Importance of overcoming effects of ethnocentrism in Karabakh
An important aspect in the process of resolving interethnic conflicts is the overcoming of mental attitudes that hinder the peaceful interaction of peoples. These days, the achievement of peace in Karabakh is not limited to observing an indefinite ceasefire: in addition to restoration work, including the renewal of the region's transportation system, reconstruction of the infrastructure destroyed by the war and occupation, it is necessary to overcome the manifestations of cultural intolerance resulting from the Armenian ethnocentrism.
Throughout history the South Caucasus has been at the junction of different cultures and civilizations. For more than a thousand of years Nagorno-Karabakh has experienced the collapse of empires, states and feudal principalities. It is impossible to pick out any nationality or nation in the conditions of the region's cultural diversity: toponymy is often mixed, not to mention numerous linguistic borrowings.
However, over the past 30 years, Nagorno-Karabakh has become a mono-ethnic region. The separatists sacrificed cultural ties between peoples, declared cultural incompatibility with their neighbors, relying on ties with the foreign diaspora. In the early 1990s, Armenian nationalists decided that the future of the region should be in the hands of one nation, or to be more precise, of one clan, around which the ethnic group's efforts to be consolidated.
It might seem that everything has been done: making the conflict more ancient, the mythologization of the genetic and cultural incompatibility of Armenians and Azerbaijanis, the isolation and subsequent removal of the Azerbaijanis from the history of Karabakh. However, over 30 years of separatist policy, foreign Armenians did not massively migrate to the former Azerbaijani autonomy, the region's housing stock was never restored, and its infrastructure in the majority of cases was hopelessly lost. Abandoned and devastated settlements and selectively restored villages are a typical scenery of Karabakh.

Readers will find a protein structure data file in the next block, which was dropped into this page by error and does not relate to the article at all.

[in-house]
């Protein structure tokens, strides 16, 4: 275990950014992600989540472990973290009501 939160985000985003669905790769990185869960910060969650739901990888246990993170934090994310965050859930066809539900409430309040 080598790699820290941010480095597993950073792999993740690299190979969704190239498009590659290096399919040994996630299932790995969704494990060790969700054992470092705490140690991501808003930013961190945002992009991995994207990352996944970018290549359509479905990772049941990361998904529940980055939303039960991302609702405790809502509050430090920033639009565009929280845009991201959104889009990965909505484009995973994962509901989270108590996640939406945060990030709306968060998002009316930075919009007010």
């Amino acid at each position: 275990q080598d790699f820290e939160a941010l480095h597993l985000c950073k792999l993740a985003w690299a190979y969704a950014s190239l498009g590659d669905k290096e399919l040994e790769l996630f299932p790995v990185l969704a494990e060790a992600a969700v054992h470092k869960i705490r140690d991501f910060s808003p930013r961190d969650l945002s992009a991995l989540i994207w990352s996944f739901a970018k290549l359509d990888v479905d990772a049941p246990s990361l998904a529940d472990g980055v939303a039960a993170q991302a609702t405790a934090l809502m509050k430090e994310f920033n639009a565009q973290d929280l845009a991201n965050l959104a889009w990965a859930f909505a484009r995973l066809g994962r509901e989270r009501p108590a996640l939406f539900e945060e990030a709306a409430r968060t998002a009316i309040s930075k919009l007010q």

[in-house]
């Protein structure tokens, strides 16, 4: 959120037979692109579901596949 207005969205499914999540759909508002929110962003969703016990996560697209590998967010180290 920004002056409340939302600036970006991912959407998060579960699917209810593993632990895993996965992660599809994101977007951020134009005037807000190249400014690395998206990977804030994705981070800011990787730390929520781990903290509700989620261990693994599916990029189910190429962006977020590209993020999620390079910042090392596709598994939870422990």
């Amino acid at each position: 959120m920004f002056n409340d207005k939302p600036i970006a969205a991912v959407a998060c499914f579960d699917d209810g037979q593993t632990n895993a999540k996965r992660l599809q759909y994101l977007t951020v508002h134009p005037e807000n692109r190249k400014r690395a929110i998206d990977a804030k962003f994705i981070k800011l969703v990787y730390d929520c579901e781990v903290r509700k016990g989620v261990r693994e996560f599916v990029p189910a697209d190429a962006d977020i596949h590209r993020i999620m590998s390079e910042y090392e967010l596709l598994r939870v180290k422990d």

In the opinion of the world Armenians, the Karabakh conflict has never really been a solution to the national question. For foreign Armenians, Karabakh has been a hopeless business project. The "project" was so unprofitable partly due to the clan system and corruption of Armenia and the occupation regime in Karabakh. But more importantly, cultural intolerance and attempts to justify violence against the Azeri population of Karabakh and its surrounding areas have never contributed to making the region attractive. The world community has never shared the ethnocentric attitude of Armenian separatism.
Over 30 years of occupation, the superiority of one culture over others has taken root instead of diversity. Armenian culture began to be regarded as the only real one, superior to all others, and ultimately such ethnocentric reappraisal led to the Armenians' self-isolation.
Now there's a possibility of the Armenian and Azerbaijani communities living in Karabakh peacefully. It is interesting that the Armenians of Karabakh call themselves "Karabakh people" or "Karabakh Armenians". Probably, in the long term, the demographic picture in Karabakh will change, but the representatives of Azerbaijan have repeatedly assured that they will preserve all the historical and cultural monuments in Nagorno-Karabakh, and all communities, including the Armenian one, will have access to them. If the representatives of the Armenian community manage to get rid of naive ethnocentrism, then the Armenian and Azerbaijani communities will be able to live together and achieve prosperity for the region.